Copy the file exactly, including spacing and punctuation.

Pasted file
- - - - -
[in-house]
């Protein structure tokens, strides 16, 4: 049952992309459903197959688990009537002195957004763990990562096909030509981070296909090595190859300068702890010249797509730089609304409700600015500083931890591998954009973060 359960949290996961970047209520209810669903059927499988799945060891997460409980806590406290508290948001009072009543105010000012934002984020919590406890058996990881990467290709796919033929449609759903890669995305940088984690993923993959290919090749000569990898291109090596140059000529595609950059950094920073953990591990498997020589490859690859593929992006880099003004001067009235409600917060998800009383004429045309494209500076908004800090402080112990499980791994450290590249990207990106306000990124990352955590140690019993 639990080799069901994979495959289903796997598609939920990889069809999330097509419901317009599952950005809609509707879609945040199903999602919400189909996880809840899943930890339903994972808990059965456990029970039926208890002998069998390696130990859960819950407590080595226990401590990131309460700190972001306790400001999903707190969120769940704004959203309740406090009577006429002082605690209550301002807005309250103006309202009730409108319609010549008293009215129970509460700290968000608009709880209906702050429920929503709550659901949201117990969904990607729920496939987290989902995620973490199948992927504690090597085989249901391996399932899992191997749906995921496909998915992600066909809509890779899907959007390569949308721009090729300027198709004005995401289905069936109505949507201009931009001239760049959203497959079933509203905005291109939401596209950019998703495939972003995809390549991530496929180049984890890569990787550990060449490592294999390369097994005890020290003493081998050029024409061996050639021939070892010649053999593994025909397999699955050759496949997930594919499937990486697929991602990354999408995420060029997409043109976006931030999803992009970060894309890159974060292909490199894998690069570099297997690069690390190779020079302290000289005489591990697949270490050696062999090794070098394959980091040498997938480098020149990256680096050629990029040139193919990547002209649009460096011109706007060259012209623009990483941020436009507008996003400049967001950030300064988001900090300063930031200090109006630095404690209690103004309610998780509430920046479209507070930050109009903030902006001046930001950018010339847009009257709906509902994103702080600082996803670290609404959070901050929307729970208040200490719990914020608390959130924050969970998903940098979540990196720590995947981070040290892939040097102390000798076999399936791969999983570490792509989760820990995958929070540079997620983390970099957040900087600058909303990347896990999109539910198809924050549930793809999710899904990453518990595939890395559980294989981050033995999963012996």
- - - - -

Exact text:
[in-house]
């Protein structure tokens, strides 16, 4: 049952992309459903197959688990009537002195957004763990990562096909030509981070296909090595190859300068702890010249797509730089609304409700600015500083931890591998954009973060 359960949290996961970047209520209810669903059927499988799945060891997460409980806590406290508290948001009072009543105010000012934002984020919590406890058996990881990467290709796919033929449609759903890669995305940088984690993923993959290919090749000569990898291109090596140059000529595609950059950094920073953990591990498997020589490859690859593929992006880099003004001067009235409600917060998800009383004429045309494209500076908004800090402080112990499980791994450290590249990207990106306000990124990352955590140690019993 639990080799069901994979495959289903796997598609939920990889069809999330097509419901317009599952950005809609509707879609945040199903999602919400189909996880809840899943930890339903994972808990059965456990029970039926208890002998069998390696130990859960819950407590080595226990401590990131309460700190972001306790400001999903707190969120769940704004959203309740406090009577006429002082605690209550301002807005309250103006309202009730409108319609010549008293009215129970509460700290968000608009709880209906702050429920929503709550659901949201117990969904990607729920496939987290989902995620973490199948992927504690090597085989249901391996399932899992191997749906995921496909998915992600066909809509890779899907959007390569949308721009090729300027198709004005995401289905069936109505949507201009931009001239760049959203497959079933509203905005291109939401596209950019998703495939972003995809390549991530496929180049984890890569990787550990060449490592294999390369097994005890020290003493081998050029024409061996050639021939070892010649053999593994025909397999699955050759496949997930594919499937990486697929991602990354999408995420060029997409043109976006931030999803992009970060894309890159974060292909490199894998690069570099297997690069690390190779020079302290000289005489591990697949270490050696062999090794070098394959980091040498997938480098020149990256680096050629990029040139193919990547002209649009460096011109706007060259012209623009990483941020436009507008996003400049967001950030300064988001900090300063930031200090109006630095404690209690103004309610998780509430920046479209507070930050109009903030902006001046930001950018010339847009009257709906509902994103702080600082996803670290609404959070901050929307729970208040200490719990914020608390959130924050969970998903940098979540990196720590995947981070040290892939040097102390000798076999399936791969999983570490792509989760820990995958929070540079997620983390970099957040900087600058909303990347896990999109539910198809924050549930793809999710899904990453518990595939890395559980294989981050033995999963012996």